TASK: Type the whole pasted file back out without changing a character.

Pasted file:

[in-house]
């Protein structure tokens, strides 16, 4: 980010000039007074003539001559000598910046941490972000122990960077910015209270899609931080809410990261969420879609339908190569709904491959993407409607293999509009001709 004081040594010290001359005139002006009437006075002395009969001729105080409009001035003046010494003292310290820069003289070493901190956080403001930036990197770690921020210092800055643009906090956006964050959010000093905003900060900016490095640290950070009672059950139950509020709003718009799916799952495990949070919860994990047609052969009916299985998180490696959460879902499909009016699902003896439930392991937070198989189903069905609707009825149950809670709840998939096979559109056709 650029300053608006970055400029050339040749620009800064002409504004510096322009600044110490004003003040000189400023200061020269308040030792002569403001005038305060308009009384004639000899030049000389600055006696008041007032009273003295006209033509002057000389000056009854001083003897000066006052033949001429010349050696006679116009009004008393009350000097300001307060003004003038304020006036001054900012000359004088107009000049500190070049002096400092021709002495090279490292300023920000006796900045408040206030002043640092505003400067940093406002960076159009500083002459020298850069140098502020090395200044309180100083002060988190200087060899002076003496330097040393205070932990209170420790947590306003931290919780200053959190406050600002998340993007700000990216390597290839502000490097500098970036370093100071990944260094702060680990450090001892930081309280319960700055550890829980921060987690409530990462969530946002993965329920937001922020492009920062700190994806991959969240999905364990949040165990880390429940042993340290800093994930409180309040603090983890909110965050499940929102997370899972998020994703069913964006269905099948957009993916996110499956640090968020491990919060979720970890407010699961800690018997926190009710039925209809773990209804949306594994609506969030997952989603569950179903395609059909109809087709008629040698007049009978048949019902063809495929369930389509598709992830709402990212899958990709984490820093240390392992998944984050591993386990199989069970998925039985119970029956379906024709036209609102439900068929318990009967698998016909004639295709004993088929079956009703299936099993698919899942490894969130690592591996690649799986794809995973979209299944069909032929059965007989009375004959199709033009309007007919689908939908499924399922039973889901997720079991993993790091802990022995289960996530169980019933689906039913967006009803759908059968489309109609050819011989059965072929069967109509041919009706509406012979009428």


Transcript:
[in-house]
């Protein structure tokens, strides 16, 4: 980010000039007074003539001559000598910046941490972000122990960077910015209270899609931080809410990261969420879609339908190569709904491959993407409607293999509009001709 004081040594010290001359005139002006009437006075002395009969001729105080409009001035003046010494003292310290820069003289070493901190956080403001930036990197770690921020210092800055643009906090956006964050959010000093905003900060900016490095640290950070009672059950139950509020709003718009799916799952495990949070919860994990047609052969009916299985998180490696959460879902499909009016699902003896439930392991937070198989189903069905609707009825149950809670709840998939096979559109056709 650029300053608006970055400029050339040749620009800064002409504004510096322009600044110490004003003040000189400023200061020269308040030792002569403001005038305060308009009384004639000899030049000389600055006696008041007032009273003295006209033509002057000389000056009854001083003897000066006052033949001429010349050696006679116009009004008393009350000097300001307060003004003038304020006036001054900012000359004088107009000049500190070049002096400092021709002495090279490292300023920000006796900045408040206030002043640092505003400067940093406002960076159009500083002459020298850069140098502020090395200044309180100083002060988190200087060899002076003496330097040393205070932990209170420790947590306003931290919780200053959190406050600002998340993007700000990216390597290839502000490097500098970036370093100071990944260094702060680990450090001892930081309280319960700055550890829980921060987690409530990462969530946002993965329920937001922020492009920062700190994806991959969240999905364990949040165990880390429940042993340290800093994930409180309040603090983890909110965050499940929102997370899972998020994703069913964006269905099948957009993916996110499956640090968020491990919060979720970890407010699961800690018997926190009710039925209809773990209804949306594994609506969030997952989603569950179903395609059909109809087709008629040698007049009978048949019902063809495929369930389509598709992830709402990212899958990709984490820093240390392992998944984050591993386990199989069970998925039985119970029956379906024709036209609102439900068929318990009967698998016909004639295709004993088929079956009703299936099993698919899942490894969130690592591996690649799986794809995973979209299944069909032929059965007989009375004959199709033009309007007919689908939908499924399922039973889901997720079991993993790091802990022995289960996530169980019933689906039913967006009803759908059968489309109609050819011989059965072929069967109509041919009706509406012979009428």